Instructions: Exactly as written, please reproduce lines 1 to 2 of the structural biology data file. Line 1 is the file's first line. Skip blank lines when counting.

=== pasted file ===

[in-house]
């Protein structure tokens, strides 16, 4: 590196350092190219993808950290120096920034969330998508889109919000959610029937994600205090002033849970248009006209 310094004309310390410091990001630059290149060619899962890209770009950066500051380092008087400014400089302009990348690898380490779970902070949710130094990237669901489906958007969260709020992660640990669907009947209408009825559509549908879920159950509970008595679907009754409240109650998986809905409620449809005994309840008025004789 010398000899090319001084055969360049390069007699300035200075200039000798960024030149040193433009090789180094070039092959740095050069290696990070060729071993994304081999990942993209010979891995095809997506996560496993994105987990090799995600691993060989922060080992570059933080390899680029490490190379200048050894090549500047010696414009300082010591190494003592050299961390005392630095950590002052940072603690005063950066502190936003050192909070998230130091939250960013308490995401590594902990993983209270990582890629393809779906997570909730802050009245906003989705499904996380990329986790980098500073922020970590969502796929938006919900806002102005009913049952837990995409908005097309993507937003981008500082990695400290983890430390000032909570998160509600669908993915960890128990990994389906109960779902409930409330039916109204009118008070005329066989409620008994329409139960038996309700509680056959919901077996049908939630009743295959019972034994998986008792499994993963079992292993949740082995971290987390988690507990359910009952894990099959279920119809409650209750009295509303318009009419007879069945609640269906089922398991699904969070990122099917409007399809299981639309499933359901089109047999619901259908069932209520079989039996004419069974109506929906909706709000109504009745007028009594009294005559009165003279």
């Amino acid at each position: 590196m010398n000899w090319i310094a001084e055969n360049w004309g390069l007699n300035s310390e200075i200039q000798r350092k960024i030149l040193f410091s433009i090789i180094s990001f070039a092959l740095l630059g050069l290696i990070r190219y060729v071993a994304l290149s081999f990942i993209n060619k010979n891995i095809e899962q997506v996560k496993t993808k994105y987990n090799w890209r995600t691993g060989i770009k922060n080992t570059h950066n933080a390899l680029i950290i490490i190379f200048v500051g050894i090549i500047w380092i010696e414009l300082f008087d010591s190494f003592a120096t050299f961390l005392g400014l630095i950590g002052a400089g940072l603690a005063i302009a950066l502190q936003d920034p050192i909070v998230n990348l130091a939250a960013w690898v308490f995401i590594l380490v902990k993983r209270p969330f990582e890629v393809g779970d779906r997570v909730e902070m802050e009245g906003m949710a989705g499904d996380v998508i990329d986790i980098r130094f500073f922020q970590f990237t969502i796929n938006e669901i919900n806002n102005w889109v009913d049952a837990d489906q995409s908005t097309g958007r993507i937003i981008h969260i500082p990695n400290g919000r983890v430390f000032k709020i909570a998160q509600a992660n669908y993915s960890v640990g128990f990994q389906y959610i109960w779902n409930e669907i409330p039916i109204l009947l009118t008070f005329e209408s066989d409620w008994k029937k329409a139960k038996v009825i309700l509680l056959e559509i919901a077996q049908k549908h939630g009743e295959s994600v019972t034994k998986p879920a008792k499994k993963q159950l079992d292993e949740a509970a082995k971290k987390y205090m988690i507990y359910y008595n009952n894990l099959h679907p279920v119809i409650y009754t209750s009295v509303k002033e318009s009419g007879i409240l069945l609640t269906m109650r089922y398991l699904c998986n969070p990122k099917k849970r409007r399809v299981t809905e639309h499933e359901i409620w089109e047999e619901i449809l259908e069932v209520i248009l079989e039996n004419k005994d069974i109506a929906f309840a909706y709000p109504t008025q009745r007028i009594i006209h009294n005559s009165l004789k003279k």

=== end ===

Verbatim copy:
[in-house]
């Protein structure tokens, strides 16, 4: 590196350092190219993808950290120096920034969330998508889109919000959610029937994600205090002033849970248009006209 310094004309310390410091990001630059290149060619899962890209770009950066500051380092008087400014400089302009990348690898380490779970902070949710130094990237669901489906958007969260709020992660640990669907009947209408009825559509549908879920159950509970008595679907009754409240109650998986809905409620449809005994309840008025004789 010398000899090319001084055969360049390069007699300035200075200039000798960024030149040193433009090789180094070039092959740095050069290696990070060729071993994304081999990942993209010979891995095809997506996560496993994105987990090799995600691993060989922060080992570059933080390899680029490490190379200048050894090549500047010696414009300082010591190494003592050299961390005392630095950590002052940072603690005063950066502190936003050192909070998230130091939250960013308490995401590594902990993983209270990582890629393809779906997570909730802050009245906003989705499904996380990329986790980098500073922020970590969502796929938006919900806002102005009913049952837990995409908005097309993507937003981008500082990695400290983890430390000032909570998160509600669908993915960890128990990994389906109960779902409930409330039916109204009118008070005329066989409620008994329409139960038996309700509680056959919901077996049908939630009743295959019972034994998986008792499994993963079992292993949740082995971290987390988690507990359910009952894990099959279920119809409650209750009295509303318009009419007879069945609640269906089922398991699904969070990122099917409007399809299981639309499933359901089109047999619901259908069932209520079989039996004419069974109506929906909706709000109504009745007028009594009294005559009165003279």